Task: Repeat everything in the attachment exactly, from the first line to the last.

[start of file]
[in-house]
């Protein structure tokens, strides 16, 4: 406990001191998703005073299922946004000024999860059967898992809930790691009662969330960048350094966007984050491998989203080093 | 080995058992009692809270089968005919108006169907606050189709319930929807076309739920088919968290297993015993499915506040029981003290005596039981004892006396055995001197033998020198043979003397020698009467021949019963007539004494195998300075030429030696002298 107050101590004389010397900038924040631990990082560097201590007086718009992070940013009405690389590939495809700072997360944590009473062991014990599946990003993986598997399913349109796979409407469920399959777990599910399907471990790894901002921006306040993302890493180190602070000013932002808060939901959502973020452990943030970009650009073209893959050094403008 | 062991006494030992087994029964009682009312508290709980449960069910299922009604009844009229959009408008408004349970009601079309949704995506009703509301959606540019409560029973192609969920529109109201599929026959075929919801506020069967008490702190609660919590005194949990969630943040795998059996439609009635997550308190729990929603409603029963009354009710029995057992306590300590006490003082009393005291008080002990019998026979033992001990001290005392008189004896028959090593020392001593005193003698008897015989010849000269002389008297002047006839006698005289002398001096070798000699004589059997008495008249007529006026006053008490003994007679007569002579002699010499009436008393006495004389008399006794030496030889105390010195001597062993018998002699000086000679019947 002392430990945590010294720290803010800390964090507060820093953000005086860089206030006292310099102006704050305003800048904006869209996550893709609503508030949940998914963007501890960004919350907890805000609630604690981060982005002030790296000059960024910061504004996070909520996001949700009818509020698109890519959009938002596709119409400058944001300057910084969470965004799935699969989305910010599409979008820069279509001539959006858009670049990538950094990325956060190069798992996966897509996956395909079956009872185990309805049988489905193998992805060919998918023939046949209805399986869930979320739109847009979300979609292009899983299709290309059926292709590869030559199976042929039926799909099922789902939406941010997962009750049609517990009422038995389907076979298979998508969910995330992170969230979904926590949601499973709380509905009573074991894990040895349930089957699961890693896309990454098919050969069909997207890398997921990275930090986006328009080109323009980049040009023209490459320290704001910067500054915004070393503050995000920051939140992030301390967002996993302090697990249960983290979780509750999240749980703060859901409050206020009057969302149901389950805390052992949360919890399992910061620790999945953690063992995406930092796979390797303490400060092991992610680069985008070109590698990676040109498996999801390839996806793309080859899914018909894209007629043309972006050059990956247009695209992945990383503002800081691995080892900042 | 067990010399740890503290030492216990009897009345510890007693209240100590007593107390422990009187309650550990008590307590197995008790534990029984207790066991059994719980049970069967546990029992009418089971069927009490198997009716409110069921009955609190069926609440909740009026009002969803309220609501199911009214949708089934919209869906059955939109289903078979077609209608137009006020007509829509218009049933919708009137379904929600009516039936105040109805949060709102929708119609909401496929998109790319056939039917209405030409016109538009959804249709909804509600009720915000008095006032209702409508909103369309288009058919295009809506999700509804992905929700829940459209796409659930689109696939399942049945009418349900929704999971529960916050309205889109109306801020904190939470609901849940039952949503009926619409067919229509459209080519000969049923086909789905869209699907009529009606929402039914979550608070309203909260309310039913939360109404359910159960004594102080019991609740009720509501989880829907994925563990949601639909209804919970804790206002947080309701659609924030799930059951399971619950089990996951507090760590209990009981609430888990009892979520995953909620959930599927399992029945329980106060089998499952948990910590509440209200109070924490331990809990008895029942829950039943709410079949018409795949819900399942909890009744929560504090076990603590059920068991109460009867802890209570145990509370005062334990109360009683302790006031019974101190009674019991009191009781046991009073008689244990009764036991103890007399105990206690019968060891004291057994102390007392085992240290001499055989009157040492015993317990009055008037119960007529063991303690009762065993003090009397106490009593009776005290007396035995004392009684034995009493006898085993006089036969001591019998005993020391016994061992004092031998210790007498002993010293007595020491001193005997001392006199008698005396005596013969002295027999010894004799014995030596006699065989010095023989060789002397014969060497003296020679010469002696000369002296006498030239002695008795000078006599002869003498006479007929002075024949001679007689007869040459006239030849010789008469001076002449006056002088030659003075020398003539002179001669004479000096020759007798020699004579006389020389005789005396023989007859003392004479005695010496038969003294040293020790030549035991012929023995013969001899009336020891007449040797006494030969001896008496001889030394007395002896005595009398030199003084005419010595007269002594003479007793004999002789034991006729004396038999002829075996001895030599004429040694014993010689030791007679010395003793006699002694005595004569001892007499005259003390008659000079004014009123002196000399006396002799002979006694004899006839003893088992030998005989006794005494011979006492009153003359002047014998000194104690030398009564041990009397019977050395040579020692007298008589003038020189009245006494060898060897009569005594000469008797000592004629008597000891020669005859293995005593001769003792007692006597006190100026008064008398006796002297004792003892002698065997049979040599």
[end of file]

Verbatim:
[in-house]
């Protein structure tokens, strides 16, 4: 406990001191998703005073299922946004000024999860059967898992809930790691009662969330960048350094966007984050491998989203080093 | 080995058992009692809270089968005919108006169907606050189709319930929807076309739920088919968290297993015993499915506040029981003290005596039981004892006396055995001197033998020198043979003397020698009467021949019963007539004494195998300075030429030696002298 107050101590004389010397900038924040631990990082560097201590007086718009992070940013009405690389590939495809700072997360944590009473062991014990599946990003993986598997399913349109796979409407469920399959777990599910399907471990790894901002921006306040993302890493180190602070000013932002808060939901959502973020452990943030970009650009073209893959050094403008 | 062991006494030992087994029964009682009312508290709980449960069910299922009604009844009229959009408008408004349970009601079309949704995506009703509301959606540019409560029973192609969920529109109201599929026959075929919801506020069967008490702190609660919590005194949990969630943040795998059996439609009635997550308190729990929603409603029963009354009710029995057992306590300590006490003082009393005291008080002990019998026979033992001990001290005392008189004896028959090593020392001593005193003698008897015989010849000269002389008297002047006839006698005289002398001096070798000699004589059997008495008249007529006026006053008490003994007679007569002579002699010499009436008393006495004389008399006794030496030889105390010195001597062993018998002699000086000679019947 002392430990945590010294720290803010800390964090507060820093953000005086860089206030006292310099102006704050305003800048904006869209996550893709609503508030949940998914963007501890960004919350907890805000609630604690981060982005002030790296000059960024910061504004996070909520996001949700009818509020698109890519959009938002596709119409400058944001300057910084969470965004799935699969989305910010599409979008820069279509001539959006858009670049990538950094990325956060190069798992996966897509996956395909079956009872185990309805049988489905193998992805060919998918023939046949209805399986869930979320739109847009979300979609292009899983299709290309059926292709590869030559199976042929039926799909099922789902939406941010997962009750049609517990009422038995389907076979298979998508969910995330992170969230979904926590949601499973709380509905009573074991894990040895349930089957699961890693896309990454098919050969069909997207890398997921990275930090986006328009080109323009980049040009023209490459320290704001910067500054915004070393503050995000920051939140992030301390967002996993302090697990249960983290979780509750999240749980703060859901409050206020009057969302149901389950805390052992949360919890399992910061620790999945953690063992995406930092796979390797303490400060092991992610680069985008070109590698990676040109498996999801390839996806793309080859899914018909894209007629043309972006050059990956247009695209992945990383503002800081691995080892900042 | 067990010399740890503290030492216990009897009345510890007693209240100590007593107390422990009187309650550990008590307590197995008790534990029984207790066991059994719980049970069967546990029992009418089971069927009490198997009716409110069921009955609190069926609440909740009026009002969803309220609501199911009214949708089934919209869906059955939109289903078979077609209608137009006020007509829509218009049933919708009137379904929600009516039936105040109805949060709102929708119609909401496929998109790319056939039917209405030409016109538009959804249709909804509600009720915000008095006032209702409508909103369309288009058919295009809506999700509804992905929700829940459209796409659930689109696939399942049945009418349900929704999971529960916050309205889109109306801020904190939470609901849940039952949503009926619409067919229509459209080519000969049923086909789905869209699907009529009606929402039914979550608070309203909260309310039913939360109404359910159960004594102080019991609740009720509501989880829907994925563990949601639909209804919970804790206002947080309701659609924030799930059951399971619950089990996951507090760590209990009981609430888990009892979520995953909620959930599927399992029945329980106060089998499952948990910590509440209200109070924490331990809990008895029942829950039943709410079949018409795949819900399942909890009744929560504090076990603590059920068991109460009867802890209570145990509370005062334990109360009683302790006031019974101190009674019991009191009781046991009073008689244990009764036991103890007399105990206690019968060891004291057994102390007392085992240290001499055989009157040492015993317990009055008037119960007529063991303690009762065993003090009397106490009593009776005290007396035995004392009684034995009493006898085993006089036969001591019998005993020391016994061992004092031998210790007498002993010293007595020491001193005997001392006199008698005396005596013969002295027999010894004799014995030596006699065989010095023989060789002397014969060497003296020679010469002696000369002296006498030239002695008795000078006599002869003498006479007929002075024949001679007689007869040459006239030849010789008469001076002449006056002088030659003075020398003539002179001669004479000096020759007798020699004579006389020389005789005396023989007859003392004479005695010496038969003294040293020790030549035991012929023995013969001899009336020891007449040797006494030969001896008496001889030394007395002896005595009398030199003084005419010595007269002594003479007793004999002789034991006729004396038999002829075996001895030599004429040694014993010689030791007679010395003793006699002694005595004569001892007499005259003390008659000079004014009123002196000399006396002799002979006694004899006839003893088992030998005989006794005494011979006492009153003359002047014998000194104690030398009564041990009397019977050395040579020692007298008589003038020189009245006494060898060897009569005594000469008797000592004629008597000891020669005859293995005593001769003792007692006597006190100026008064008398006796002297004792003892002698065997049979040599």